Increased accuracy of artificial selection by using
the realized relationship matrix
B. J. HAYES1*, P. M. VISSCHER2AND M. E. GODDARD1,3
1Biosciences Research Division, Department of Primary Industries Victoria, 1 Park Drive, Bundoora 3083, Australia.
2Queensland Institute of Medical Research, Brisbane, Australia.
3Faculty of Land and Food Resources, University of Melbourne, Parkville 3010, Australia.
(Received 23 July 2008 and in revised form 4 December 2008)
Dense marker genotypes allow the construction of the realized relationship matrix between
individuals, with elements the realized proportion of the genome that is identical by descent (IBD)
between pairs of individuals. In this paper, we demonstrate that by replacing the average
relationship matrix derived from pedigree with the realized relationship matrix in best linear
unbiased prediction (BLUP) of breeding values, the accuracy of the breeding values can be
substantially increased, especially for individuals with no phenotype of their own. We further
demonstrate that this method of predicting breeding values is exactly equivalent to the genomic
selection methodology where the effects of quantitative trait loci (QTLs) contributing to variation in
the trait are assumed to be normally distributed. The accuracy of breeding values predicted using the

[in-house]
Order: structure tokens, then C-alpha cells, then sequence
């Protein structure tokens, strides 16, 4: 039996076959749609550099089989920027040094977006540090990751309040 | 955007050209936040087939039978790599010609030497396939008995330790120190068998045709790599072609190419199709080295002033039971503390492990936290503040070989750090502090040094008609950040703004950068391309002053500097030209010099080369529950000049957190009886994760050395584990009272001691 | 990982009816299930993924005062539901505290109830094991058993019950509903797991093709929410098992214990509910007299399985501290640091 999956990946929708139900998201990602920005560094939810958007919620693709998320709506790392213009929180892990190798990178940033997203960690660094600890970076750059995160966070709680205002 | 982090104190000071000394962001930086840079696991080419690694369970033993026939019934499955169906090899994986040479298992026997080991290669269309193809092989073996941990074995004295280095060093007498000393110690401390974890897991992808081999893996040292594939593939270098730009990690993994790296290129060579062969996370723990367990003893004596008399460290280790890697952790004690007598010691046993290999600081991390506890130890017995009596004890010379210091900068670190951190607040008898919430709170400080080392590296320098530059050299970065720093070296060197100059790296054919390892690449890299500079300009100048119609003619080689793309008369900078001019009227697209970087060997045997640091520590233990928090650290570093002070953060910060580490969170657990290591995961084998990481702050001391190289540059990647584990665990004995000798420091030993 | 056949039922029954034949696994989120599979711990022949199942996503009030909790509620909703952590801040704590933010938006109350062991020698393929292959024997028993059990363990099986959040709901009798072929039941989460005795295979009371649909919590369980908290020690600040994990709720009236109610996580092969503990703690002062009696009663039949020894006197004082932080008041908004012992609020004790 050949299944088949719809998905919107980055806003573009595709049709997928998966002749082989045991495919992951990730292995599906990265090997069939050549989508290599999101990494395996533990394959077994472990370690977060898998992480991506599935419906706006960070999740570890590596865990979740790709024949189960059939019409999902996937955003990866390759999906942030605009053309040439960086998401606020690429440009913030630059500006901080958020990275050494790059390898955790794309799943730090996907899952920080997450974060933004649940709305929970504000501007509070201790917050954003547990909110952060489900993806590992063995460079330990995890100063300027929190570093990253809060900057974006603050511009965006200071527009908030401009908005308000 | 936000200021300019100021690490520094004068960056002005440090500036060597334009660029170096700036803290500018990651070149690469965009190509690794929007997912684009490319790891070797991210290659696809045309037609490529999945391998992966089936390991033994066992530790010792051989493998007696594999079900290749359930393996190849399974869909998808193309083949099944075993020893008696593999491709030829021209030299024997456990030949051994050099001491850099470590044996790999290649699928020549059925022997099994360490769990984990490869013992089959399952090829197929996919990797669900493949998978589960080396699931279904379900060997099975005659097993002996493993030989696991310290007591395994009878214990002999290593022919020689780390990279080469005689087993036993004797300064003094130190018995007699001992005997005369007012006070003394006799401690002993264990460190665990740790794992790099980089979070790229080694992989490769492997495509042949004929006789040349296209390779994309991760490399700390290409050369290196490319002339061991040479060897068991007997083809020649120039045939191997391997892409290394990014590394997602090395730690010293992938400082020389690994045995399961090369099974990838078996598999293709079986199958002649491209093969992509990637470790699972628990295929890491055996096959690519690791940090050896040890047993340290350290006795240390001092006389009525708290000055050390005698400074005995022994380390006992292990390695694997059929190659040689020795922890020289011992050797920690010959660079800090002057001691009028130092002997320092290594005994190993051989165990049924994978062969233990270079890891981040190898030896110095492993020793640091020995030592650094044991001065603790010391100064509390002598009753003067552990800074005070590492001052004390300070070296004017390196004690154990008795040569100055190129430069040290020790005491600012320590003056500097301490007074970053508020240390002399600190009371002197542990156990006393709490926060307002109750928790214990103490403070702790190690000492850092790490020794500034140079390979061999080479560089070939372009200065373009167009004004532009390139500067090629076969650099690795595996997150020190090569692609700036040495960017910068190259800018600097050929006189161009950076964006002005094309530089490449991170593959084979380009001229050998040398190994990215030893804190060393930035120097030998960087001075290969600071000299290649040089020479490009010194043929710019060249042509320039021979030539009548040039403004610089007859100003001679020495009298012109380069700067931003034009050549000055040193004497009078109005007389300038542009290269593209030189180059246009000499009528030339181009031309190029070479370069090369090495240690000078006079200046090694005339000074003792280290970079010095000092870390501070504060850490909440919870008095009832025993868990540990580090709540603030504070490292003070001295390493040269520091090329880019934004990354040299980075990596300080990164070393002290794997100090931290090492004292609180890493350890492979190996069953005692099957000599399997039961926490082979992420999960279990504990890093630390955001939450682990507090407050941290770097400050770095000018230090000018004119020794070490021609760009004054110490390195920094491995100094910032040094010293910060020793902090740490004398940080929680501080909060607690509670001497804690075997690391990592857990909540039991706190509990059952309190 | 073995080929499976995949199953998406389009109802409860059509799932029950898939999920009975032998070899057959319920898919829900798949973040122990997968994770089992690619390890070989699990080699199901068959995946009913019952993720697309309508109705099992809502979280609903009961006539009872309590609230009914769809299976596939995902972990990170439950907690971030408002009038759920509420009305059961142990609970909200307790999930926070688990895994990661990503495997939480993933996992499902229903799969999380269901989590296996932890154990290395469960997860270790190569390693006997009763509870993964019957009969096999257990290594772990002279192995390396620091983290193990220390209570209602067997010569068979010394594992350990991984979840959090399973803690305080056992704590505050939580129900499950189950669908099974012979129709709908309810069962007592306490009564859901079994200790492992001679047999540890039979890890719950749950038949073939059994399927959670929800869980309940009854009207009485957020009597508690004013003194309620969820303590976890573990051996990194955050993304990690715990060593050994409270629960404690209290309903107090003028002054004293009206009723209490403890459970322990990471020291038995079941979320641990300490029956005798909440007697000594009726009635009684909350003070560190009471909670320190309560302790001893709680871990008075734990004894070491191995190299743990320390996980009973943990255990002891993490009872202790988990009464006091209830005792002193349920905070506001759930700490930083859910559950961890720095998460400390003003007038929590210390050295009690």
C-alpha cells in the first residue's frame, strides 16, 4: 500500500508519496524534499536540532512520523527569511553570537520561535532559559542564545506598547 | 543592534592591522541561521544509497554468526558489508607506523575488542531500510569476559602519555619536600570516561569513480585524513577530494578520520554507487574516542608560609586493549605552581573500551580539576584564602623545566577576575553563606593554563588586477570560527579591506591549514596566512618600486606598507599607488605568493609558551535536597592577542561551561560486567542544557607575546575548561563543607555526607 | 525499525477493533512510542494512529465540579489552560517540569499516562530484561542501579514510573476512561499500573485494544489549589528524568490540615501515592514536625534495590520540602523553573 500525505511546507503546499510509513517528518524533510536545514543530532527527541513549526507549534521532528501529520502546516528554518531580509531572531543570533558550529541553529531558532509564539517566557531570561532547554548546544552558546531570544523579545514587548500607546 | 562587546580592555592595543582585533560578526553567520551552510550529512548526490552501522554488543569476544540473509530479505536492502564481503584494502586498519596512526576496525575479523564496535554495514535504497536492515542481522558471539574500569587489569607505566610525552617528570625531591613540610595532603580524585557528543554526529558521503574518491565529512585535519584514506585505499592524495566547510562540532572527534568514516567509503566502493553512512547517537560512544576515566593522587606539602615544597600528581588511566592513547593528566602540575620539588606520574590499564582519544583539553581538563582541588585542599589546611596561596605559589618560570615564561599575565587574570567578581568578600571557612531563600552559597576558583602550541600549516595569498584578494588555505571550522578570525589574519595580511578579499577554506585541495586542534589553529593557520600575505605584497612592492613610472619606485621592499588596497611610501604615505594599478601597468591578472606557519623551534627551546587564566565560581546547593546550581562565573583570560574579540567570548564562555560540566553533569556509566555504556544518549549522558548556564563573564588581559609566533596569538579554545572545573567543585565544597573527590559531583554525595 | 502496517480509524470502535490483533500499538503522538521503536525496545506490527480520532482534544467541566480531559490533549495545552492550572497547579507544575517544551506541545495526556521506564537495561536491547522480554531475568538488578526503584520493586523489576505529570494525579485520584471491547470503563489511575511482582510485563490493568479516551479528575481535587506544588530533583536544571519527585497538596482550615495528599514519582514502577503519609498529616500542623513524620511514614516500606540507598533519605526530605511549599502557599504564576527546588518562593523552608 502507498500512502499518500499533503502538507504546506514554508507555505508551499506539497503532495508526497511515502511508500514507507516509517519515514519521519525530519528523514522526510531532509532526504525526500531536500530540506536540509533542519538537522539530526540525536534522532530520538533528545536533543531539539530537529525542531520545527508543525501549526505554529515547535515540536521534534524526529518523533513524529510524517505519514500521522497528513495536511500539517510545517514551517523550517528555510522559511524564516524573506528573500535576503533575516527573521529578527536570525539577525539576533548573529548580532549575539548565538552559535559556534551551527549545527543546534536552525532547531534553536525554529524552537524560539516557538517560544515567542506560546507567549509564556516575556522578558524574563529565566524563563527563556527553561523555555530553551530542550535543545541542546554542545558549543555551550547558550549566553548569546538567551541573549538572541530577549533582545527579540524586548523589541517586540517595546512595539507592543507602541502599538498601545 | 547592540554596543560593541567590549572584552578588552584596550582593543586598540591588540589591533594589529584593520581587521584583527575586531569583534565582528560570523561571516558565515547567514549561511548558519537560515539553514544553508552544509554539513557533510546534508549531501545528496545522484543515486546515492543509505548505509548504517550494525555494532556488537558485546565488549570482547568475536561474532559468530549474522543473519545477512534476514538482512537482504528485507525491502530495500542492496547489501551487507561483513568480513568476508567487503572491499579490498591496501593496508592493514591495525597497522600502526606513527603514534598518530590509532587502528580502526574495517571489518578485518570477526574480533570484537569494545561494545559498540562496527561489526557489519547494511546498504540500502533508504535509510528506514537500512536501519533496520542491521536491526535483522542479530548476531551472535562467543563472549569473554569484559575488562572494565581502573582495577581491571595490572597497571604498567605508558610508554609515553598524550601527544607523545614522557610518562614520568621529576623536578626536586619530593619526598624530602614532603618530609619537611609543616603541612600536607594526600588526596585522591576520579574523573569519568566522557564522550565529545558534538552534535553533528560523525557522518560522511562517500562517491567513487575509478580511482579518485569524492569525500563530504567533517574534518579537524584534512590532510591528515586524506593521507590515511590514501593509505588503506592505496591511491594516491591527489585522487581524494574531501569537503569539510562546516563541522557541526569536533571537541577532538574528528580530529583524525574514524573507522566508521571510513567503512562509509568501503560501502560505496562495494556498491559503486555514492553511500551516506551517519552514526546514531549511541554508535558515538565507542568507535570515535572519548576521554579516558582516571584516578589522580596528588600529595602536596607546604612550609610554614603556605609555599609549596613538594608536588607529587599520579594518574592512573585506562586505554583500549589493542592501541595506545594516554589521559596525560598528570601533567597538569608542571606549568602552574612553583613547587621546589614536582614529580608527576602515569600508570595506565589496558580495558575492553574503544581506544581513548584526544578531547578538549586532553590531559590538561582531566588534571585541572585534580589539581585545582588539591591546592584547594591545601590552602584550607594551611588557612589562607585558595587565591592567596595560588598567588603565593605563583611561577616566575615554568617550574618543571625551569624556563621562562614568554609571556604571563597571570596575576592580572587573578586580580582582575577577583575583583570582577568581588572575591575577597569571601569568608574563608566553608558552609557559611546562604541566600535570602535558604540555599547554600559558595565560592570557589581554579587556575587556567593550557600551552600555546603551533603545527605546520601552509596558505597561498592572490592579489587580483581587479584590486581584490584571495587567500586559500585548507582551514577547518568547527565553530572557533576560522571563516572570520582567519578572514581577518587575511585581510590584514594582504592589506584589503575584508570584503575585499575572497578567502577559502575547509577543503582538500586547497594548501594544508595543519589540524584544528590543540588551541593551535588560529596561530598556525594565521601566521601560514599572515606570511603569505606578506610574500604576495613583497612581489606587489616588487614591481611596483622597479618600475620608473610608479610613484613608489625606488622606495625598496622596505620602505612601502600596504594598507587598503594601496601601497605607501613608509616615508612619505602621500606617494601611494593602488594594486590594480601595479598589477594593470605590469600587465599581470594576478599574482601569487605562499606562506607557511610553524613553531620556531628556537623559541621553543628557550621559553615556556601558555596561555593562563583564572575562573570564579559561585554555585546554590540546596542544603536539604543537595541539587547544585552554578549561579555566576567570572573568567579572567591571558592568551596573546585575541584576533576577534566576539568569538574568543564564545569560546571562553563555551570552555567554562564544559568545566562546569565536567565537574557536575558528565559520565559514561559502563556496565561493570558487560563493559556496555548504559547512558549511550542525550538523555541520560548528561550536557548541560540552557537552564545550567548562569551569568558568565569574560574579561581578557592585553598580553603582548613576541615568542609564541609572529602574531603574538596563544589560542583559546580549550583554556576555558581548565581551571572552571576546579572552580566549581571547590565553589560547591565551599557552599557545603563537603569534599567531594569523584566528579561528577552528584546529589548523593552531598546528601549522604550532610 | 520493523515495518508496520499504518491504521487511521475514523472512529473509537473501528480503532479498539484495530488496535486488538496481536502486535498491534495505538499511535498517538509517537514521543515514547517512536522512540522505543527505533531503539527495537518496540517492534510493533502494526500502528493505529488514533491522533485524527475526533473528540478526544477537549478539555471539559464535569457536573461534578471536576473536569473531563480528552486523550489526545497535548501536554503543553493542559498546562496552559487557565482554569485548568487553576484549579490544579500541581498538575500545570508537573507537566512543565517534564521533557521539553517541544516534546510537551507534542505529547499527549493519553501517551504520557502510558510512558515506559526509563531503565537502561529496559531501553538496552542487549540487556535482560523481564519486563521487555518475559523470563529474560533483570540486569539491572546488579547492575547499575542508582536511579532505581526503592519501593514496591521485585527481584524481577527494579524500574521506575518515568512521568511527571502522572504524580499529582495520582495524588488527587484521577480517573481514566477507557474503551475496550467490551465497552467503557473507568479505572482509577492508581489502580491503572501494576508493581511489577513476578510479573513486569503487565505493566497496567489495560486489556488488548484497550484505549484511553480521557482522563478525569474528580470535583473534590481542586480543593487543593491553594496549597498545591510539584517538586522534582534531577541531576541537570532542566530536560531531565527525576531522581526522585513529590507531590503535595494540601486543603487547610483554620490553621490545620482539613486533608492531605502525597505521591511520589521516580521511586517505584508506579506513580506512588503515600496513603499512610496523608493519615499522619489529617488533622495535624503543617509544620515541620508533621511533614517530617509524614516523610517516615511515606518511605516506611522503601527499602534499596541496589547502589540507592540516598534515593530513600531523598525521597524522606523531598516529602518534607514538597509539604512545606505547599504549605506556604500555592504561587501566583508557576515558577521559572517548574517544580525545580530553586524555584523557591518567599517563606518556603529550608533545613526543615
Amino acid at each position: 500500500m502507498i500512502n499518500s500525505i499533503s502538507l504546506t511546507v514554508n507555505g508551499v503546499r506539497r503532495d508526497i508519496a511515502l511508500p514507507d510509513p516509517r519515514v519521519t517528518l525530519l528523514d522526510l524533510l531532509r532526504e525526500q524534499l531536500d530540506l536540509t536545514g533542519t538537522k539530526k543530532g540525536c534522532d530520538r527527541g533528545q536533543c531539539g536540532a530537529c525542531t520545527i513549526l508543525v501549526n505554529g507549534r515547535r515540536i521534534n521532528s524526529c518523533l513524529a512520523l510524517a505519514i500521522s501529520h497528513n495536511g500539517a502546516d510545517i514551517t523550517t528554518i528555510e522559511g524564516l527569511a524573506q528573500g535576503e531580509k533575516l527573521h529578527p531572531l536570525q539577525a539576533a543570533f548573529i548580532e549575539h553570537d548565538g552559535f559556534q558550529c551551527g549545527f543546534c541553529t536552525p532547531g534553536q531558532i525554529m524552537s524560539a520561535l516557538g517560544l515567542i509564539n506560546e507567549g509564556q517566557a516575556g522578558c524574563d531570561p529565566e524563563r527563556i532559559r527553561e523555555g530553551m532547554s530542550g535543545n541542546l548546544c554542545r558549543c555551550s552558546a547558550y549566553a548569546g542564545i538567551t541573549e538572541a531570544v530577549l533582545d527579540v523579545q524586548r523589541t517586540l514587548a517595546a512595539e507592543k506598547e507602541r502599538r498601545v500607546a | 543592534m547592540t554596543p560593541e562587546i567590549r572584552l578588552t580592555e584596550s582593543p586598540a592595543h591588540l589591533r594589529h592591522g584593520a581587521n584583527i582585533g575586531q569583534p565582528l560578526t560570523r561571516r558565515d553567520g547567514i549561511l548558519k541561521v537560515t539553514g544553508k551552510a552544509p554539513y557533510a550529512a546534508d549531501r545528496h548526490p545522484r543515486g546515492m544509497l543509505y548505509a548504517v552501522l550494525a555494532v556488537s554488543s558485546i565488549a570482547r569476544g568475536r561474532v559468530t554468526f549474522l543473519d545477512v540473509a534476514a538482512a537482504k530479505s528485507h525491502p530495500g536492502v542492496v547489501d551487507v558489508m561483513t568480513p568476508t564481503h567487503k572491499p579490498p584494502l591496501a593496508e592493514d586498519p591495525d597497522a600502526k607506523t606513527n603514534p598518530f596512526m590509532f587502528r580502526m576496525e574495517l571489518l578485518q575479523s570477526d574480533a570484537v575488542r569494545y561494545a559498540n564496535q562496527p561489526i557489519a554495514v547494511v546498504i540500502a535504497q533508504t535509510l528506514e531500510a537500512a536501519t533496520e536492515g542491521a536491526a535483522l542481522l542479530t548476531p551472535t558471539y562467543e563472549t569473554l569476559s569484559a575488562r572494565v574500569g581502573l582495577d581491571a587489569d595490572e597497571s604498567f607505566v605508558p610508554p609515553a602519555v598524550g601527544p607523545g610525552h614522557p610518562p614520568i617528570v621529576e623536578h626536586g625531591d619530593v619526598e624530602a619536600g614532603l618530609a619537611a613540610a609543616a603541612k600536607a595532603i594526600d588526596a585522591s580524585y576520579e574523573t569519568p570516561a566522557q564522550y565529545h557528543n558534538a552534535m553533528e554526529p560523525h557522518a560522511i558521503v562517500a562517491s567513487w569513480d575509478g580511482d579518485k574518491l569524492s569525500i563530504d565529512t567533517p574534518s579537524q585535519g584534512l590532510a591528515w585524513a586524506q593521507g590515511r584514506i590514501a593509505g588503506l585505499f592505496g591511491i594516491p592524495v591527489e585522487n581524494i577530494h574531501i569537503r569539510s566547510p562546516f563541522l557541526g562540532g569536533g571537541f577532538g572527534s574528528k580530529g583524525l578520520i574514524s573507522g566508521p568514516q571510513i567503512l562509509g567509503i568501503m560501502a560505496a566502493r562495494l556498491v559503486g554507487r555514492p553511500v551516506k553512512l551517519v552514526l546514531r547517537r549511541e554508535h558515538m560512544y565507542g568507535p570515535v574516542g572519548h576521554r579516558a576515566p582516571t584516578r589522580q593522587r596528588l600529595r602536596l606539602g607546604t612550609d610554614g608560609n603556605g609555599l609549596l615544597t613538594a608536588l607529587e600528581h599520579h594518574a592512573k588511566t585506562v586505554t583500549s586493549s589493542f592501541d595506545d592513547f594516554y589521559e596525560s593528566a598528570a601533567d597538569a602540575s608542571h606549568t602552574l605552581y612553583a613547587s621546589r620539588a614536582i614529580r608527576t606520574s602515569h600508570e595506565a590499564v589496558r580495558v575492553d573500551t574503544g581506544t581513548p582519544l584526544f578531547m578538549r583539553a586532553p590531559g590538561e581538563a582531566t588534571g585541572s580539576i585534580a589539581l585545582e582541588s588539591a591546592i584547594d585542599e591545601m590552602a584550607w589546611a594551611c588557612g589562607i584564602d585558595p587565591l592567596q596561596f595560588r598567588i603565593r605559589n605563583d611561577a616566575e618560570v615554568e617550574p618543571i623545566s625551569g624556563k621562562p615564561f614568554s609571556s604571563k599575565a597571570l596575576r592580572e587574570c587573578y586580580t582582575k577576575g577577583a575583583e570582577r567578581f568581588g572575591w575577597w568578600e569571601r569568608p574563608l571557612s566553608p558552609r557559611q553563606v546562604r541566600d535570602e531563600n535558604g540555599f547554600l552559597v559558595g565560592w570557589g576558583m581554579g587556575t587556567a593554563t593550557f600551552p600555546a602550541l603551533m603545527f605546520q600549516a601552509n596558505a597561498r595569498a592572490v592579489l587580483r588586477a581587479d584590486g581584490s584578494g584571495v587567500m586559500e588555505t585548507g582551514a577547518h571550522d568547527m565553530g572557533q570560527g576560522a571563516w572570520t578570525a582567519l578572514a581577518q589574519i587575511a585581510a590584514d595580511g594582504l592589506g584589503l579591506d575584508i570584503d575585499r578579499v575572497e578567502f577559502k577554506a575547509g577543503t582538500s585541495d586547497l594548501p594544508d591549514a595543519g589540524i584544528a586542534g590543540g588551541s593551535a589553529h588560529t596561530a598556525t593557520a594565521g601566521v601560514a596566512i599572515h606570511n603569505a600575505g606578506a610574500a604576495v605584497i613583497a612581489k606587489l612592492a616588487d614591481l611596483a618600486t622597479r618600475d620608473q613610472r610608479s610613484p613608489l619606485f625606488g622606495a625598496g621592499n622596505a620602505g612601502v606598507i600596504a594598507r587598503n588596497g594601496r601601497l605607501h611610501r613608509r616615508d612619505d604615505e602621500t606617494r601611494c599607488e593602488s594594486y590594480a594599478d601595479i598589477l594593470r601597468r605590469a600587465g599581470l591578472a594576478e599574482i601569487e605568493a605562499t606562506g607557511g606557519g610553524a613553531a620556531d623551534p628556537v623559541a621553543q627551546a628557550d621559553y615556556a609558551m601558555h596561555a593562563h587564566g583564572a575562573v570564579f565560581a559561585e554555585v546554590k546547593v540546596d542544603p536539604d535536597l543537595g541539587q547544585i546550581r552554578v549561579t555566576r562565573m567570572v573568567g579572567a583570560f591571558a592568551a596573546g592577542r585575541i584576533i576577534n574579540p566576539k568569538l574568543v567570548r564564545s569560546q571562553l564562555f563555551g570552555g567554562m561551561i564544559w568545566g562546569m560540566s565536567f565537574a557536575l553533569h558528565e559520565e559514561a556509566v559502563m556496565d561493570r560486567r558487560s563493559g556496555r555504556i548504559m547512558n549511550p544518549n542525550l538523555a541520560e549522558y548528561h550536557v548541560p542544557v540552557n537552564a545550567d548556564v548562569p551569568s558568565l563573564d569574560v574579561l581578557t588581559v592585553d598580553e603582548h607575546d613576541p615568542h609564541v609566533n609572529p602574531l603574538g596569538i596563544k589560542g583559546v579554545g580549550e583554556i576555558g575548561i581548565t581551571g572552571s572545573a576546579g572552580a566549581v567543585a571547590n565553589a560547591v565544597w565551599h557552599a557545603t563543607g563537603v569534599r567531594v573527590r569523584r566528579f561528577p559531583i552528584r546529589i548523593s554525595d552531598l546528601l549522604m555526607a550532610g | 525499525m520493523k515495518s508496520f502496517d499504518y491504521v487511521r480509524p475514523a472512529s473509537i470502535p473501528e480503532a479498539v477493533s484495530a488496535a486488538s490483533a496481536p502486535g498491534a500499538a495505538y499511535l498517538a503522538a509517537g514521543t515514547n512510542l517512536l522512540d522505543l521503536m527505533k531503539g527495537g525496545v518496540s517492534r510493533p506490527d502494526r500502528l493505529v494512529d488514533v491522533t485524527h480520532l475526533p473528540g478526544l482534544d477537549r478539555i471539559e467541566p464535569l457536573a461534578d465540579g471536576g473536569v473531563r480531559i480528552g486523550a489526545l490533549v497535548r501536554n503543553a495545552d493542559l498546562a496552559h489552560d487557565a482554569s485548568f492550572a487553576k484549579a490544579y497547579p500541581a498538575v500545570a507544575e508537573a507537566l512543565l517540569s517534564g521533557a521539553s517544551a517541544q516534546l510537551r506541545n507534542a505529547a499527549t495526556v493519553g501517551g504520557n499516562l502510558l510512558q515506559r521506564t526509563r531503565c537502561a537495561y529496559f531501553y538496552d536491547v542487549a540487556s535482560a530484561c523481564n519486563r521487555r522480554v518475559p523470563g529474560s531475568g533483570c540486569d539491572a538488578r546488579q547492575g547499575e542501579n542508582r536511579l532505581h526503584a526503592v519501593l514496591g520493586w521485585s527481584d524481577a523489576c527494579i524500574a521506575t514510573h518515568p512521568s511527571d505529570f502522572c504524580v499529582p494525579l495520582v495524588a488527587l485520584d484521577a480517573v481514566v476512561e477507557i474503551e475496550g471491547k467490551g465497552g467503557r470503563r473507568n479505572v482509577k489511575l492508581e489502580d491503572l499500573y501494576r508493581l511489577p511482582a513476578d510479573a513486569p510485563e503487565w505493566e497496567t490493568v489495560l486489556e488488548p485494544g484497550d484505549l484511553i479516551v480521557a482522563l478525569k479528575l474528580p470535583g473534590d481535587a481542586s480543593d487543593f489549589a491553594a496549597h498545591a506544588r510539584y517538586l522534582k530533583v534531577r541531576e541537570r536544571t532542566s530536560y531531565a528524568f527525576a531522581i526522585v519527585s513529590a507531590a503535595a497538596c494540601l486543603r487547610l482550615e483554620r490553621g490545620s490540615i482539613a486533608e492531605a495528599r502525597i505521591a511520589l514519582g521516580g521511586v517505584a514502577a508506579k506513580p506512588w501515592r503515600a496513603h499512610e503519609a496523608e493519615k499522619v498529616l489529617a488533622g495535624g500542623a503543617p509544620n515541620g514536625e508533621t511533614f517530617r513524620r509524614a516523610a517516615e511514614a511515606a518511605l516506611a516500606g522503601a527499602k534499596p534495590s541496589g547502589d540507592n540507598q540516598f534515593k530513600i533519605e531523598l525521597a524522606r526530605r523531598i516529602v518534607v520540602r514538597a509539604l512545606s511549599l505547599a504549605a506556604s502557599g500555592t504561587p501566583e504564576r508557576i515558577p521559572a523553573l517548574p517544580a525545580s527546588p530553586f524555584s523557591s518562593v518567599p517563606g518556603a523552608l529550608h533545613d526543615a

realized relationship matrix in the BLUP equations can be deterministically predicted for known
family relationships, for example half sibs. The deterministic method uses the effective number of
independently segregating loci controlling the phenotype that depends on the type of family
relationship and the length of the genome. The accuracy of predicted breeding values depends on
this number of effective loci, the family relationship and the number of phenotypic records. The
deterministic prediction demonstrates that the accuracy of breeding values can approach unity if
enough relatives are genotyped and phenotyped. For example, when 1000 full sibs per family were
genotyped and phenotyped, and the heritability of the trait was 0.5, the reliability of predicted
genomic breeding values (GEBVs) for individuals in the same full sib family without phenotypes was
0.82. These results were verified by simulation. A deterministic prediction was also derived for
random mating populations, where the effective population size is the key parameter determining the
effective number of independently segregating loci. If the effective population size is large, a very
large number of individuals must be genotyped and phenotyped in order to accurately predict
breeding values for unphenotyped individuals from the same population. If the heritability of the
trait is 0.3, and Ne=1000, approximately 5750 individuals with genotypes and phenotypes are
required in order to predict GEBVs of un-phenotyped individuals in the same population with an
accuracy of 0.7.
In best linear unbiased prediction (BLUP) of breeding
values, information from performance of relatives is
incorporated through the use of a relationship matrix.
Elements of this matrix are derived as the predicted
proportion of the genome that is identical by descent
(IBD) among two individuals given their pedigree
relationship. However, Mendelian sampling during
gamete formation results in variation in the realized
proportion of the genome, which is IBD between
pairs of individuals with the same predicted relation-
ship coefficients (Franklin, 1977; Hill, 1993; Guo,
1996). For example, between full-sib individuals the
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Genet. Res., Camb. (2009), 91, pp. 47–60.
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predicted proportion of the genome that is IBD is